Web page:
Evolutionary conservation of residues in vertebrate DNA polymerase N conferring low fidelity and bypass activity.
Nucleic Acids Res.
POLN is a nuclear A-family DNA polymerase encoded in vertebrate genomes. POLN has unusual fidelity and DNA lesion bypass properties, including strong strand displacement activity, low fidelity favoring incorporation of T for template G and accurate translesion synthesis past a 5S-thymine glycol (5S-Tg). We searched for conserved features of the polymerase domain that distinguish it from prokaryotic pol I-type DNA polymerases. A Lys residue (679 in human POLN) of particular interest was identified in the conserved 'O-helix' of motif 4 in the fingers sub-domain. The corresponding residue is one of the most important for controlling fidelity of prokaryotic pol I and is a nonpolar Ala or Thr in those enzymes. Kinetic measurements show that K679A or K679T POLN mutant DNA polymerases have full activity on nondamaged templates, but poorly incorporate T opposite template G and do not bypass 5S-Tg efficiently. We also found that a conserved Tyr residue in the same motif not only affects sensitivity to dideoxynucleotides, but also greatly influences enzyme activity, fidelity and bypass. Protein sequence alignment reveals that POLN has three specific insertions in the DNA polymerase domain. The results demonstrate that residues have been strictly retained during evolution that confer unique bypass and fidelity properties on POLN.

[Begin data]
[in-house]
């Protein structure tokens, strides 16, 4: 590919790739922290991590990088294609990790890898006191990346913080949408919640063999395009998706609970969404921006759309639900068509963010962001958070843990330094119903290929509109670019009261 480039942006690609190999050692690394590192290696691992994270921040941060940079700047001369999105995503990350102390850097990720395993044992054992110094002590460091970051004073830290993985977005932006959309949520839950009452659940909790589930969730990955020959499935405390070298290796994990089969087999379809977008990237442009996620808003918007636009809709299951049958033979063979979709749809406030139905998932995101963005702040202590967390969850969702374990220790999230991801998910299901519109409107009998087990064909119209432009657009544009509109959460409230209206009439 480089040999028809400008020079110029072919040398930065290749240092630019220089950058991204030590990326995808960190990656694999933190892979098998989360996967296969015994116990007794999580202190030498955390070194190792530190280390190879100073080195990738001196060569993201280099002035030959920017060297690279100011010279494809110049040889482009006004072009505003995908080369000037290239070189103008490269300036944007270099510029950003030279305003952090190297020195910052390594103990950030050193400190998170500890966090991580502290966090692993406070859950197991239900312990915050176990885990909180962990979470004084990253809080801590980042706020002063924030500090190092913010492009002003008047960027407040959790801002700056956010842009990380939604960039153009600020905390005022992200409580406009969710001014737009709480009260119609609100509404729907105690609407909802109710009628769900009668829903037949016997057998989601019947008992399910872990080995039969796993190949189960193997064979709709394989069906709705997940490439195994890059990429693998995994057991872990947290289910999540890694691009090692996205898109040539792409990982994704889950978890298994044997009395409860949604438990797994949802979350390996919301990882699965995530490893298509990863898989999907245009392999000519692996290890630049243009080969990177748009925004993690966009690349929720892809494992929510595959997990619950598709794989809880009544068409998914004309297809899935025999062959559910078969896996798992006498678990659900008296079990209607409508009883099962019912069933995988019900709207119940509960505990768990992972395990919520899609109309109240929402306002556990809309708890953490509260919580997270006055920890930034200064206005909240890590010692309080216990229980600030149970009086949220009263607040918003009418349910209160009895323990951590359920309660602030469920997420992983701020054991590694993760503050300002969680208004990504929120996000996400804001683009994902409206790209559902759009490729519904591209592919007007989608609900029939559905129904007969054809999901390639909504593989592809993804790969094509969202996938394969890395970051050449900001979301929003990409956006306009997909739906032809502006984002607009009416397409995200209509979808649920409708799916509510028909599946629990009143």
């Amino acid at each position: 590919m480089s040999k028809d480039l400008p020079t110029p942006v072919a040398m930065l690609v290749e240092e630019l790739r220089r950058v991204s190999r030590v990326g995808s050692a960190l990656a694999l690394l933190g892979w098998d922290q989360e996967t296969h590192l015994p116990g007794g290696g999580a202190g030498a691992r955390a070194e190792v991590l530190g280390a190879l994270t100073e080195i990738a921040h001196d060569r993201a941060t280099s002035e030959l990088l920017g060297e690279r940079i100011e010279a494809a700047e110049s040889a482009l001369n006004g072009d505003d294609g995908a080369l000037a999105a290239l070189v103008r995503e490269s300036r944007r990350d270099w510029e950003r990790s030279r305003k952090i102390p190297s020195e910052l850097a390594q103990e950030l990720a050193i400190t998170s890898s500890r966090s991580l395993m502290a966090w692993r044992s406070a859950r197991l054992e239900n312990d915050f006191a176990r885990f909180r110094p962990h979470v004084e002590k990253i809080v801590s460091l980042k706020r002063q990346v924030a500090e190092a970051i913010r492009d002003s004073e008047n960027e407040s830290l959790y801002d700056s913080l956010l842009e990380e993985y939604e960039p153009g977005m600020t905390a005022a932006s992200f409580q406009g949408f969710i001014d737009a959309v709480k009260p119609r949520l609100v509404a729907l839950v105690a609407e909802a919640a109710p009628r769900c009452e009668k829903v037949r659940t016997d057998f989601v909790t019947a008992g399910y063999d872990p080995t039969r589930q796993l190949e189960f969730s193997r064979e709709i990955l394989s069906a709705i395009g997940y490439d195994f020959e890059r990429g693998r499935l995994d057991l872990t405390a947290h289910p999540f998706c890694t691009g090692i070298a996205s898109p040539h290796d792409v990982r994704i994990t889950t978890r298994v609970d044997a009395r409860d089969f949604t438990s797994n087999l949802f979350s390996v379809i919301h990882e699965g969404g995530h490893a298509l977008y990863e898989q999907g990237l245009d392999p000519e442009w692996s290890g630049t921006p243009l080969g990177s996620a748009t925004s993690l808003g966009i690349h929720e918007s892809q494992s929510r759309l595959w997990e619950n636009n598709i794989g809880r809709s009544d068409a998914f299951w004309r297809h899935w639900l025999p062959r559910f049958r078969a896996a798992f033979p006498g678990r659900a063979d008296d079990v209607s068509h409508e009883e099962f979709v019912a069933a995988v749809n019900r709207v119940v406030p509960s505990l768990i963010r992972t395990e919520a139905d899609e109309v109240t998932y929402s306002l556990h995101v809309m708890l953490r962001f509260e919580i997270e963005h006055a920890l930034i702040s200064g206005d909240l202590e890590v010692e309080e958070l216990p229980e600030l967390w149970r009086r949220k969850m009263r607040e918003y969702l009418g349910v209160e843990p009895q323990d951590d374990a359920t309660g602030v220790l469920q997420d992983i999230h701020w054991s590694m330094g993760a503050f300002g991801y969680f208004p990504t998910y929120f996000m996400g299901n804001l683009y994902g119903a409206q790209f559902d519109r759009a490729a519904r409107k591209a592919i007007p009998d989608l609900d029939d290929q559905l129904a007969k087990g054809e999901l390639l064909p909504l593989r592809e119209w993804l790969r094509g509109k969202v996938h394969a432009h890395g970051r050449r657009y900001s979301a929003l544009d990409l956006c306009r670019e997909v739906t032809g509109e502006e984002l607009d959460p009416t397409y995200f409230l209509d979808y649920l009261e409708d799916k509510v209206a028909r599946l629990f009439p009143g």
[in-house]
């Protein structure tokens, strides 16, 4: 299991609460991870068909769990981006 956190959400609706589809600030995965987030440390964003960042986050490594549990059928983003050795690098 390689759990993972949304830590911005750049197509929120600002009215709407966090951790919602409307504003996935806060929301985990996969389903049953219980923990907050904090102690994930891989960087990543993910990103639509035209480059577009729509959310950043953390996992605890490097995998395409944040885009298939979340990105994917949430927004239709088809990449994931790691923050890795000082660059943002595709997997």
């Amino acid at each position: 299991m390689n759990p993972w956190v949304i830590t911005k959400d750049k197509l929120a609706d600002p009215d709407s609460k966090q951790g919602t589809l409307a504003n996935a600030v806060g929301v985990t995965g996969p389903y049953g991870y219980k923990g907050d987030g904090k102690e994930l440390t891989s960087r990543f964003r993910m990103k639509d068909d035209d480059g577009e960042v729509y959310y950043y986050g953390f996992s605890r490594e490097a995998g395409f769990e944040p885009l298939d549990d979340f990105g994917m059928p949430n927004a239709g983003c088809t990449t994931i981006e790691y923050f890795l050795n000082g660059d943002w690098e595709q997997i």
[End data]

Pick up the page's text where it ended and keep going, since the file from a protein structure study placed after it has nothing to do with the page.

Amino Acid Motifs, DNA-Directed DNA Polymerase, Evolution, Molecular, Humans, Lysine, Mutation, Protein Structure, Tertiary, Tyrosine